The site of New Place in Stratford where Shakespeare lived the last years of his life and died.
Closer to my heart is the 1970 Peter Brook’s Midsummer Nights Dream, staged by the Royal Shakespeare Company. I was 18 years old. Peter Brook took the production on tour, a run of a limited number of theaters before decamping for the USA. I saw it at Southampton’s Gaumont Theater. It was incredible . I was at an impressionable age! A minimal white stage, that enhanced the simple geometric shaped costumes of poster paint colours. A character was either yellow, blue, green, white and so on; very simply attired. Swings and ropes helped characters ascend , descend and fly. I remember being thrilled by this bright vivid production. I remember being awestruck after the play had ended when outside the theater I saw the characters of Bottom and other mechanicals appear out of a side door to the theater in their ordinary clothes and line up outside a nearby fish and chip shop to buy some fish and chips. My friends and I stood and stared at them. It was slightly surreal as indeed this production was. The production had a hippie element to it, combined with its minimal stage, costumes and acrobatics. It was a production that really fitted ,”the age of Aquarius.” Peter Brook showed what can be done and how each generation can interpret and learn from Shakespeare.
A scene from Peter Brooks 1970 production of A Midsummer Nights Dream.
More recently, in 2002, the acclaimed actor Mark Rilence, whilst director of The Globe Theater on the South Bank returned Twelfth Night back to what Shakespeare would have known using the music and costumes of Shakespeare’s time. He also made it an all male cast with women played by men. Rilence was trying to inject some authenticity into Twelfth Night making a connection with Shakespeares time.
Mark Rylance in the 2002 production of Twelfth Night at The Globe Theatre on the South Bank.
And most recently, "the tenth act" and so tenth play that demonstrates how Shakespeare is for all times, an adaptation of Hamlet in 2013 by The Wooster Group. They have created a Hamlet that uses modern technology to connect productions of Hamlet from past generations with a Hamlet of today.It was first performed I the USA in 2007 and more recently at the Edinburgh Festival in 2013. The live performance used digital technology to combine its live performance with the film of Richard Burton's 1964 Broadway production. Other footage of Hamlet films were combined into the production too. It must have created a layered effect of multiple interpretations. This could only have been achieved now in this digital age. As technology progresses we can only wonder what the future will bring.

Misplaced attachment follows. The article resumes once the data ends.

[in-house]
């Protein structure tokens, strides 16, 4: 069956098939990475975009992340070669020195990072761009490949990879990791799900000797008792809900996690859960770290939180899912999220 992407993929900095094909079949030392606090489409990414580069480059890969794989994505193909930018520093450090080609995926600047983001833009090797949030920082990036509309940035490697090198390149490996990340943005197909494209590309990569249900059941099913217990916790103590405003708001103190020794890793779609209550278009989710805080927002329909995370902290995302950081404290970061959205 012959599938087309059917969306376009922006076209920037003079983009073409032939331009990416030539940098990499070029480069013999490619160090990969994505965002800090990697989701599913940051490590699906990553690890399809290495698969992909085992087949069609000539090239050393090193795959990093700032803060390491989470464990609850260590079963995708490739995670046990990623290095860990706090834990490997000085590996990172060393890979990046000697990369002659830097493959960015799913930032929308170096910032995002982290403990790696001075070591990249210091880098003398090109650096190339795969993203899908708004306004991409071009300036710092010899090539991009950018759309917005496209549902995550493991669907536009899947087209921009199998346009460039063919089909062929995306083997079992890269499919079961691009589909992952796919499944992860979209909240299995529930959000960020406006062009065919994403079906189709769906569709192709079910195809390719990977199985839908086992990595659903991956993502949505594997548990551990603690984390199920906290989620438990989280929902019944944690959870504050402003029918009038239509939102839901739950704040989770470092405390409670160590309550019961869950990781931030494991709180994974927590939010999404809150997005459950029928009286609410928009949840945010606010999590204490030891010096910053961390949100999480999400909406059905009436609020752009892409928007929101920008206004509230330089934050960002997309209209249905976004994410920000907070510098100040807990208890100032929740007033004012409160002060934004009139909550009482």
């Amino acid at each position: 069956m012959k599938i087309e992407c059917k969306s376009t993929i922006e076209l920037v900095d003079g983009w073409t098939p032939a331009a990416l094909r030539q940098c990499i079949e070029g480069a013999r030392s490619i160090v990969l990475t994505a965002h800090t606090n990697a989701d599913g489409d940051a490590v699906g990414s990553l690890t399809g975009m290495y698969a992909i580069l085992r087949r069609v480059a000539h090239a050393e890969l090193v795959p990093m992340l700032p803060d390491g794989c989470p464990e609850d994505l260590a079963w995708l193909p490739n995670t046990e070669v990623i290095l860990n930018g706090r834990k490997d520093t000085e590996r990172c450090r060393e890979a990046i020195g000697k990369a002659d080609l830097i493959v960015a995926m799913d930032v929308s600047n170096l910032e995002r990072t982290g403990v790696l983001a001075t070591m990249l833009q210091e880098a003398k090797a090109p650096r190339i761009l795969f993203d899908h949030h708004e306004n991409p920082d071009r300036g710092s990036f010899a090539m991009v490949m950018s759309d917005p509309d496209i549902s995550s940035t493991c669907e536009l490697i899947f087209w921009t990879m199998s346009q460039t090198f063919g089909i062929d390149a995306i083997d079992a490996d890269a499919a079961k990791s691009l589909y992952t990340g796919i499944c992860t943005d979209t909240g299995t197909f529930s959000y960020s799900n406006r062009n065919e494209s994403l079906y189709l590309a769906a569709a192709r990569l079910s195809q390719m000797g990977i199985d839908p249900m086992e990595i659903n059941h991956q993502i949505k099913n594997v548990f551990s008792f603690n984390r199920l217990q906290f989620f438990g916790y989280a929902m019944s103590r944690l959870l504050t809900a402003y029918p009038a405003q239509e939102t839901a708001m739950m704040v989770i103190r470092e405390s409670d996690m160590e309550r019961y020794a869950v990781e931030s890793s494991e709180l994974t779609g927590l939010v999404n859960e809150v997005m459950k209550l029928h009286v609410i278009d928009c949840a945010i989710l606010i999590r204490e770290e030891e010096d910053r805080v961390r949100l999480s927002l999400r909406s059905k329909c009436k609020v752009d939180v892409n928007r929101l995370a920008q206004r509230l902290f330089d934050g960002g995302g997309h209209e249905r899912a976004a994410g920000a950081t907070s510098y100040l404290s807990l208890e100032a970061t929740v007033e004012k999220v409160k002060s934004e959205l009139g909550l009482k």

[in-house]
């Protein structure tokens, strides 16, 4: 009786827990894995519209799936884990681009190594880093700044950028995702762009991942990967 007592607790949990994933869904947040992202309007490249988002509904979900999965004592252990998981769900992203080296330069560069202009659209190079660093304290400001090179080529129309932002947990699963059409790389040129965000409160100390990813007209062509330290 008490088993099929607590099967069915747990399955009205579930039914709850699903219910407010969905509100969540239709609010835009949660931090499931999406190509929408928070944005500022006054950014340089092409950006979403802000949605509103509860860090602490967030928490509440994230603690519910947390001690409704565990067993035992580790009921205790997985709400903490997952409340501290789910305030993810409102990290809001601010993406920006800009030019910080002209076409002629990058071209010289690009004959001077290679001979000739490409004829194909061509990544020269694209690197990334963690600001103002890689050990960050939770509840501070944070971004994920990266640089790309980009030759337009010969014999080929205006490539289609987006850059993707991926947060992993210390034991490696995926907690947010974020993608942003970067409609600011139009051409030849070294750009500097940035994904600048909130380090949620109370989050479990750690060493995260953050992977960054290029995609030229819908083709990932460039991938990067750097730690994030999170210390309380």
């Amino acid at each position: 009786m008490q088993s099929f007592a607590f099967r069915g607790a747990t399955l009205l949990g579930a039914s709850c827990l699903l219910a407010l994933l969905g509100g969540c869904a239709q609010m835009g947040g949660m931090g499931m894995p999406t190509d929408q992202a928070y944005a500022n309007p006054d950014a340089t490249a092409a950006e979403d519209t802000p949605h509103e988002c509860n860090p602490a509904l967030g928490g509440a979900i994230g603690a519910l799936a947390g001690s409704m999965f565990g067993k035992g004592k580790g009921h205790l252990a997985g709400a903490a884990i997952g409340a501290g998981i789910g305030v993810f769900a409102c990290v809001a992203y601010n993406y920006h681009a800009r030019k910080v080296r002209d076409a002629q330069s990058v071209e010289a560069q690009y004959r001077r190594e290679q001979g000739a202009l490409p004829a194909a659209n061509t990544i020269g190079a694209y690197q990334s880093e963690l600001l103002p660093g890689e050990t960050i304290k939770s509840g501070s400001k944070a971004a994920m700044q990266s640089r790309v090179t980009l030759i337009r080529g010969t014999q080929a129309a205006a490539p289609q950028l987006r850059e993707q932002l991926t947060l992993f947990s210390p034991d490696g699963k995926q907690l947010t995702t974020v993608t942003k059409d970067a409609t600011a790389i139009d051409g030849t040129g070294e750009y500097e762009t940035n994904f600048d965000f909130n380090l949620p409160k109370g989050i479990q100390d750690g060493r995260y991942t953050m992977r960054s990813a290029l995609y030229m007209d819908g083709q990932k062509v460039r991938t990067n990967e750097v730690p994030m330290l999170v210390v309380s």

In one final exhibition case, there is displayed the delicate bejeweled and flowered headdress Vivien Leigh wore as Titania in the 1937 production of A Midsummer Nights dream at The Old Vic. The exhibition poster, not over cool, the exhibition book, available for our perusal and the exhibition guide,which can never be described as too much of a good thing, use the picture of Vivien Leigh wearing this head piece, on their front cover. Vivien Leigh does indeed look like a beautiful dream. This exhibition is superbly curated and presented. Swift as a shadow it leads us through the various key moments in the development of Shakespeare over the centuries through various productions and interpretations. It shows us Shakespeare in ten acts just as Shakespeare shows us his dramatic stories in a series of acts. A superb exhibition. From first folio to electronic wizardry. It is however that First Folio that is so important to us today enabling us to discover what Shakespeare intended.
To finish with a dramatic flourish, all's well that ends well.
To finish with a dramatic flourish, all's well that ends well.